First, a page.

Sri Lanka stands by its dud commission, UN interested in its progress

[TamilNet, Saturday, 19 June 2010, 02:12 GMT]
When United Nation's Under Secretary General for Political Affairs Lynn Pascoe announced Thursday the imminent appointment of advisory panel to advise Ban Ki Moon on the alleged war crimes committed in Sri Lanka during the last stages of the war, Colombo toned down its rhetoric with Media Minister pontificating, "it is best to allow the locally appointed commission to do its work prior to involving international actors or taking further unwarranted actions." Pascoe, while asserting that Sri Lanka's President has assured him that the local "reconciliation panel" will be "credible and accountable," said "[w]e will be interested in its progress."

While Minister of Mass Media Keheliya Rambukwella insisted that Sri Lanka's "Lessons Learned and Reconciliation Commission" had a mandate to look into all aspects of the conflict and the reasons and root causes of the conflict, and that the terms of reference of this committee are wide enough to address any alleged war crimes charges," UN Special Rapporteur on extrajudicial executions Philip Alston said the Commission's mandate was deliberately designed to avoid examinining critical war crimes issues and noted that "Sri Lanka has an unparalleled track record of ineffectual commissions of inquiry of this kind."

Alston in an interview with Daily Mirror pointed to an article on the website of the Ministry of Defence which said the purpose of the commission was “to find out the root causes of the terrorist problem."

"There is not a single mention of “human rights," “humanitarian law," “violations," “war crimes," or any comparable term. The mandate accorded by the Government very carefully avoids any of these issues. Instead, the President has indicated that the Commission should look forward, which is generally a way of saying that past violations should be ignored. Consistent with this he has spoken of restorative justice designed to further strengthen national amity, which is another way of making the same point. Even if the mandate were to be changed, the question would then be whether the commission meets international standards for a credible inquiry into alleged human rights violations,” Alston said.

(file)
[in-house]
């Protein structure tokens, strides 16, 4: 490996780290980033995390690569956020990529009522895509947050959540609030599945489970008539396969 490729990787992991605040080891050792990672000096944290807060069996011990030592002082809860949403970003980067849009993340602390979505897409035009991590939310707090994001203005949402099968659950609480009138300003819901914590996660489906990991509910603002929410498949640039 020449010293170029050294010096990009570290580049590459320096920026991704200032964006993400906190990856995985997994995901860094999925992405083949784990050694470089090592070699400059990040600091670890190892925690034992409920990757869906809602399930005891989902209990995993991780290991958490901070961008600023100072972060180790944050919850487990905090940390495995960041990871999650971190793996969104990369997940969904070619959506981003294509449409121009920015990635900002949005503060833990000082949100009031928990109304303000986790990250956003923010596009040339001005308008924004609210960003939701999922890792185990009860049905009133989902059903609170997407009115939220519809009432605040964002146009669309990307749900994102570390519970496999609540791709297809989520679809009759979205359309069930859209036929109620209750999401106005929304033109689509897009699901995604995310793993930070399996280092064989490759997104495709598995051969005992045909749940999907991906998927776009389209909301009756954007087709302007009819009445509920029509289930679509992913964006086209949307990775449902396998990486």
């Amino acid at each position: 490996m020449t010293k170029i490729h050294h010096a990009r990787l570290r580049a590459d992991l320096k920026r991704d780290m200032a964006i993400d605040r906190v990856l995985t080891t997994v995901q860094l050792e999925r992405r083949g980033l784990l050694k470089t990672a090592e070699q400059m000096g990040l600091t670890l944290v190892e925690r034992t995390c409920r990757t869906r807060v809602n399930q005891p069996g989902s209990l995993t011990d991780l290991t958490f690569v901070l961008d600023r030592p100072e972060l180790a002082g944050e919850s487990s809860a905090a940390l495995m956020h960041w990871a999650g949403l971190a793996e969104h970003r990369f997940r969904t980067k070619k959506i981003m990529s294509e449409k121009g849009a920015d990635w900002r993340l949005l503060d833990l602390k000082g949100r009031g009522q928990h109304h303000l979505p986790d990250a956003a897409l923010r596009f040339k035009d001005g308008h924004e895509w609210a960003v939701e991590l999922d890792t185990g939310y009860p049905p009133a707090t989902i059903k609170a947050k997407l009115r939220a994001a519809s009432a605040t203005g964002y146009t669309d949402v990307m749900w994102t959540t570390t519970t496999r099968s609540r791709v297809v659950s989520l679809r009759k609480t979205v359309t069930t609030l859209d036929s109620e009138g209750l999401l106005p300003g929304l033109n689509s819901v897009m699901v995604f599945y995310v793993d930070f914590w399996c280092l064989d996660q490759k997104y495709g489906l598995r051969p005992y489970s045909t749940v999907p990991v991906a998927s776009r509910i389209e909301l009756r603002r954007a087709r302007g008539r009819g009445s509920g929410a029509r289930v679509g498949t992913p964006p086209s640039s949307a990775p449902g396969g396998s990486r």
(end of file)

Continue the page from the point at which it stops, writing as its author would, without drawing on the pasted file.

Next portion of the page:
Cautious words of Pascoe, US Secretary of State Hilary Clinton, and US Ambassador to UN, Susan E. Rice, have given some political space to Sri Lanka's "Lessons Learned" commission to soften cries of war-crimes investigation for a few months, but the UN, US officials' words are inherently dangerous, according to a UN spokesperson.

Pointing to Dr Rice's statement: "[T]o be effective in advancing accountability and reconciliation, commission members should be and be perceived as independent, impartial and competent; their mandate should enable them fully to investigate serious allegations of violations and to make public recommendations; commission members and potential witnesses must enjoy adequate and effective protection; the commission must receive adequate resources to carry out its mandate; and the Government should undertake to give serious consideration to its recommendations," the UN official told Inner City Press, "Colombo will never meet the expectations."

While UN was accused of hiding casualty figures on the ground, one of UN's former spokesperson who had access to the ground war details said close to 40,000 civilians were killed in the final months of the war.


Chronology:


Related Articles:
12.02.10   Sri Lanka massacred up to 40,000 Tamil civilians – former UN..


External Links:
DM: Alston questions Lanka's stand
AFP: UN ignores Sri Lanka's protest over war crimes panel
DM: Govt. not rattled by UN Committee appointment

 

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